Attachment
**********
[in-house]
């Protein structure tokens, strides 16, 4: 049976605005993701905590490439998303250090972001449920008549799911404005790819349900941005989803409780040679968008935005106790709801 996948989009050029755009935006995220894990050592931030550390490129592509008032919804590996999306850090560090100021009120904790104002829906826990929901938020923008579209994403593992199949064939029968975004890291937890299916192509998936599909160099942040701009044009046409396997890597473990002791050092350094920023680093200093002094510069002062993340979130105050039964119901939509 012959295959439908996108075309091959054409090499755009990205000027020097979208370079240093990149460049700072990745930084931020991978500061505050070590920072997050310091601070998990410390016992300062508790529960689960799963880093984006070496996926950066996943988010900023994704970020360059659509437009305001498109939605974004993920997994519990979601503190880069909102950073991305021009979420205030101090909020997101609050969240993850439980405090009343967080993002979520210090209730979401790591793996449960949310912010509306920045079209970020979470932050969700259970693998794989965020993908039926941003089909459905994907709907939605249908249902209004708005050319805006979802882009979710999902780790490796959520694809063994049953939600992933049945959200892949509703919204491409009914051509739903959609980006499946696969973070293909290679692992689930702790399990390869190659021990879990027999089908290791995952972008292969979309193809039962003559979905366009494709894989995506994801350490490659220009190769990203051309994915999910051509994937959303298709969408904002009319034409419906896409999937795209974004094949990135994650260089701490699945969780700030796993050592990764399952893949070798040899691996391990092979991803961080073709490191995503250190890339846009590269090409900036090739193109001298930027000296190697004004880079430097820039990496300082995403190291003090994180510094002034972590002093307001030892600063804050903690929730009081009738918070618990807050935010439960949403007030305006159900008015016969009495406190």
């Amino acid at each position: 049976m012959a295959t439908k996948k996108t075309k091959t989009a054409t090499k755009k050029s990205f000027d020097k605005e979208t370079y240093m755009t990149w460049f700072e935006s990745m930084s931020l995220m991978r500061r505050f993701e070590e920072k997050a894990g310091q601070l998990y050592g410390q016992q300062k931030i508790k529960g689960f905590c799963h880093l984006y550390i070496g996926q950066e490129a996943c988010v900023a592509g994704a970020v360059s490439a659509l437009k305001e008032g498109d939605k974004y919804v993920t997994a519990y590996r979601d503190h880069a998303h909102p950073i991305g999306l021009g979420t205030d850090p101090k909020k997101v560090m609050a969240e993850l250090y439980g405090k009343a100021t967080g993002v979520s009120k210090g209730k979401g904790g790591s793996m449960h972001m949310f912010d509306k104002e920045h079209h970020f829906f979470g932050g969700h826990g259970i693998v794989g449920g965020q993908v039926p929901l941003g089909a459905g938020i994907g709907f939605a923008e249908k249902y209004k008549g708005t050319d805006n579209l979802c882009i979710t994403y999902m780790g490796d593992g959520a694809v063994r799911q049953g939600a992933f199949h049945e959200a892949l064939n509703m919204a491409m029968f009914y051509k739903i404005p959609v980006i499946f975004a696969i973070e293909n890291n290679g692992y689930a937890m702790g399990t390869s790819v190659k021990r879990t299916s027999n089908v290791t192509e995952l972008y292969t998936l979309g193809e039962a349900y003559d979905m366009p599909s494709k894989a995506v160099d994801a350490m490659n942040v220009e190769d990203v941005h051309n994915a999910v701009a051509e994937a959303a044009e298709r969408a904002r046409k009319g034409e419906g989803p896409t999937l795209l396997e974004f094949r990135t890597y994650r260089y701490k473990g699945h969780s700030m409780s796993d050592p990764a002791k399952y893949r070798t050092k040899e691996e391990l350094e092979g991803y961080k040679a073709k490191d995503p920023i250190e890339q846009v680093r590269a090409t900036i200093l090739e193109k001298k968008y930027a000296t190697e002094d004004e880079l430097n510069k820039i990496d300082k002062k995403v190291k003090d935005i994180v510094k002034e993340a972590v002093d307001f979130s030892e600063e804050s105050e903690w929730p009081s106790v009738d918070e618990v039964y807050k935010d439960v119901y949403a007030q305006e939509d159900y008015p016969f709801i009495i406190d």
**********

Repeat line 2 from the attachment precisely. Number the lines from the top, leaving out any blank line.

């Protein structure tokens, strides 16, 4: 049976605005993701905590490439998303250090972001449920008549799911404005790819349900941005989803409780040679968008935005106790709801 996948989009050029755009935006995220894990050592931030550390490129592509008032919804590996999306850090560090100021009120904790104002829906826990929901938020923008579209994403593992199949064939029968975004890291937890299916192509998936599909160099942040701009044009046409396997890597473990002791050092350094920023680093200093002094510069002062993340979130105050039964119901939509 012959295959439908996108075309091959054409090499755009990205000027020097979208370079240093990149460049700072990745930084931020991978500061505050070590920072997050310091601070998990410390016992300062508790529960689960799963880093984006070496996926950066996943988010900023994704970020360059659509437009305001498109939605974004993920997994519990979601503190880069909102950073991305021009979420205030101090909020997101609050969240993850439980405090009343967080993002979520210090209730979401790591793996449960949310912010509306920045079209970020979470932050969700259970693998794989965020993908039926941003089909459905994907709907939605249908249902209004708005050319805006979802882009979710999902780790490796959520694809063994049953939600992933049945959200892949509703919204491409009914051509739903959609980006499946696969973070293909290679692992689930702790399990390869190659021990879990027999089908290791995952972008292969979309193809039962003559979905366009494709894989995506994801350490490659220009190769990203051309994915999910051509994937959303298709969408904002009319034409419906896409999937795209974004094949990135994650260089701490699945969780700030796993050592990764399952893949070798040899691996391990092979991803961080073709490191995503250190890339846009590269090409900036090739193109001298930027000296190697004004880079430097820039990496300082995403190291003090994180510094002034972590002093307001030892600063804050903690929730009081009738918070618990807050935010439960949403007030305006159900008015016969009495406190």